You've made it this far and you're still healthy, glowing and fit as a fiddle -- or perhaps you're turning green and too tired to get off the couch. Whether the past several months have seemed like a walk in the park or one across hot coals, you're nearing the end and want to make sure your body is in the best condition possible for the upcoming birth and the sleepless nights that will follow.
It might seem less than tempting to lug your belly off the couch and onto the treadmill in your eighth month of pregnancy, and the fatigue you're feeling in your third trimester may make the prospect even less appealing. The fact is staying active keeps you healthy as you near the end of your pregnancy. "Being fit during pregnancy, especially the third trimester, can decrease pain perception and improve maternal lung capacity. Labor time can also be shortened if a mother has improved physical and mental health -- allowing her to push with toned abdominals and a controlled pelvic floor," says Ginger Garner, a licensed physical therapist, athletic trainer and professional yoga therapist of Emerald Isle, North Carolina.
You don't have to hit the gym seven days a week to stay fit; go for a walk each day, join a prenatal aerobics class or stretch and flex along to your favorite prenatal exercise DVD. All of these will help to keep you in shape and relieve some of the aches and pains you've been feeling. They may even help get your baby in position for delivery.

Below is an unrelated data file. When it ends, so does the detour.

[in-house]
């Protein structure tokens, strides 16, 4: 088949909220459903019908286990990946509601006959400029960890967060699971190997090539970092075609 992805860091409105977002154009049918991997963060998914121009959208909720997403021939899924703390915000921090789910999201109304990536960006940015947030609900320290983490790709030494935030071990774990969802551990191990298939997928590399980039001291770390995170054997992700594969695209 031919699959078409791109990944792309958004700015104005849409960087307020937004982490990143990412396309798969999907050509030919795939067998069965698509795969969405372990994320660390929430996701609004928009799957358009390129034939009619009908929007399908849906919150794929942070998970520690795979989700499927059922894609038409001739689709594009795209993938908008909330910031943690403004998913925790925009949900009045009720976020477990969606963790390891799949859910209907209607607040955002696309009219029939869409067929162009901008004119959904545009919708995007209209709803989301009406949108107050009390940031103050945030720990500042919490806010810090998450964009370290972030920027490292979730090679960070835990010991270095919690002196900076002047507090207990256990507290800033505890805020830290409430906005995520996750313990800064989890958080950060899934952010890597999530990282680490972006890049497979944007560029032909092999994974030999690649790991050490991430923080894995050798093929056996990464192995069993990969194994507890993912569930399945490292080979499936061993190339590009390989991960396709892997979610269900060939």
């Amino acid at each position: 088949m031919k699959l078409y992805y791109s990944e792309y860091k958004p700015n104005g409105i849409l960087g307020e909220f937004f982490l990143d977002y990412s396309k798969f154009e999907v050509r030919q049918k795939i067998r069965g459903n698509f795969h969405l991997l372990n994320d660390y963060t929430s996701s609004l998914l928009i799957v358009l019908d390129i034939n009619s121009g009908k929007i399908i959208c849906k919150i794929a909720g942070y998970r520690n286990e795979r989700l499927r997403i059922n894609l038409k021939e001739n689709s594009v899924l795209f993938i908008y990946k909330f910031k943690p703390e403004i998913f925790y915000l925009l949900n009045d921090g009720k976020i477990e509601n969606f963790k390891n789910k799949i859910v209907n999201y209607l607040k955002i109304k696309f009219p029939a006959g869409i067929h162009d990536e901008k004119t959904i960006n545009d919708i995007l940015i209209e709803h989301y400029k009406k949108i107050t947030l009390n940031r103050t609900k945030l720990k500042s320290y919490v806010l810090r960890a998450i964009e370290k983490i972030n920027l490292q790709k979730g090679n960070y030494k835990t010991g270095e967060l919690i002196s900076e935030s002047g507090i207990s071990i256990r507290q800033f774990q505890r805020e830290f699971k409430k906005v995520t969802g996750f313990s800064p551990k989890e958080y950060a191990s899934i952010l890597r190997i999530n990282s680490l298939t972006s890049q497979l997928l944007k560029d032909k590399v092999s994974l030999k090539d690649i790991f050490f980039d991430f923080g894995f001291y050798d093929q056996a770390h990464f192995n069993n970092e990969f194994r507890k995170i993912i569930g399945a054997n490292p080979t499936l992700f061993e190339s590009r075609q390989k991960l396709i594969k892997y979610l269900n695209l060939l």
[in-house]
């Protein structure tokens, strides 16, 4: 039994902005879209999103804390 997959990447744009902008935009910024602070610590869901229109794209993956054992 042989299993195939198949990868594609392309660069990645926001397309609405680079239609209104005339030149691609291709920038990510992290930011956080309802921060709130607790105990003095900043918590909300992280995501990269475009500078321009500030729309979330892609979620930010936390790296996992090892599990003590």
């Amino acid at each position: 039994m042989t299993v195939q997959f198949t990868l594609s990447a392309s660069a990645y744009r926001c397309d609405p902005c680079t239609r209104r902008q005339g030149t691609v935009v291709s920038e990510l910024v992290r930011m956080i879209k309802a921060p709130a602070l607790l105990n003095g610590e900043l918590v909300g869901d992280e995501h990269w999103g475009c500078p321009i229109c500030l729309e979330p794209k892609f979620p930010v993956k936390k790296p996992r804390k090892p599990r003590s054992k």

Also, if you're still experiencing those occasional bouts of nausea in the morning, or any other time of day, walking helps. "While it may seem like the last thing you'd want to do, get outside and walk, even if you can only handle a few minutes. Walking works wonders to reduce morning sickness," advises Jennifer Tucker, perinatal exercise specialist and founder of Fit for Expecting in South Pasadena, California. This far into pregnancy there are a few actions you'll want to avoid -- quick movement, jumping and lying flat on your back are best left for the post-pregnancy period. Let your body be the guide. If an activity feels uncomfortable, stop and consult your health care practitioner before resuming.
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Everything but the Kitchen Sink
If you've ever watched a Hollywood film with a pregnant woman, you've seen that picture-perfect slender frame with a perfectly rounded baby bump indulge in mile-high ice cream sundaes while she also consumes every other morsel of food she can find. Back down in reality-ville, while your appetite has probably increased and your cravings may have skyrocketed, your body and your baby only require you to consume an extra 400-to-500 calories a day. (That's equivalent to a couple of glasses of low-fat milk and a handful of almonds.) The ice cream and late-night trips to the junk cupboard aren't providing anything other than empty calories that will stick around on the hips long after the birth.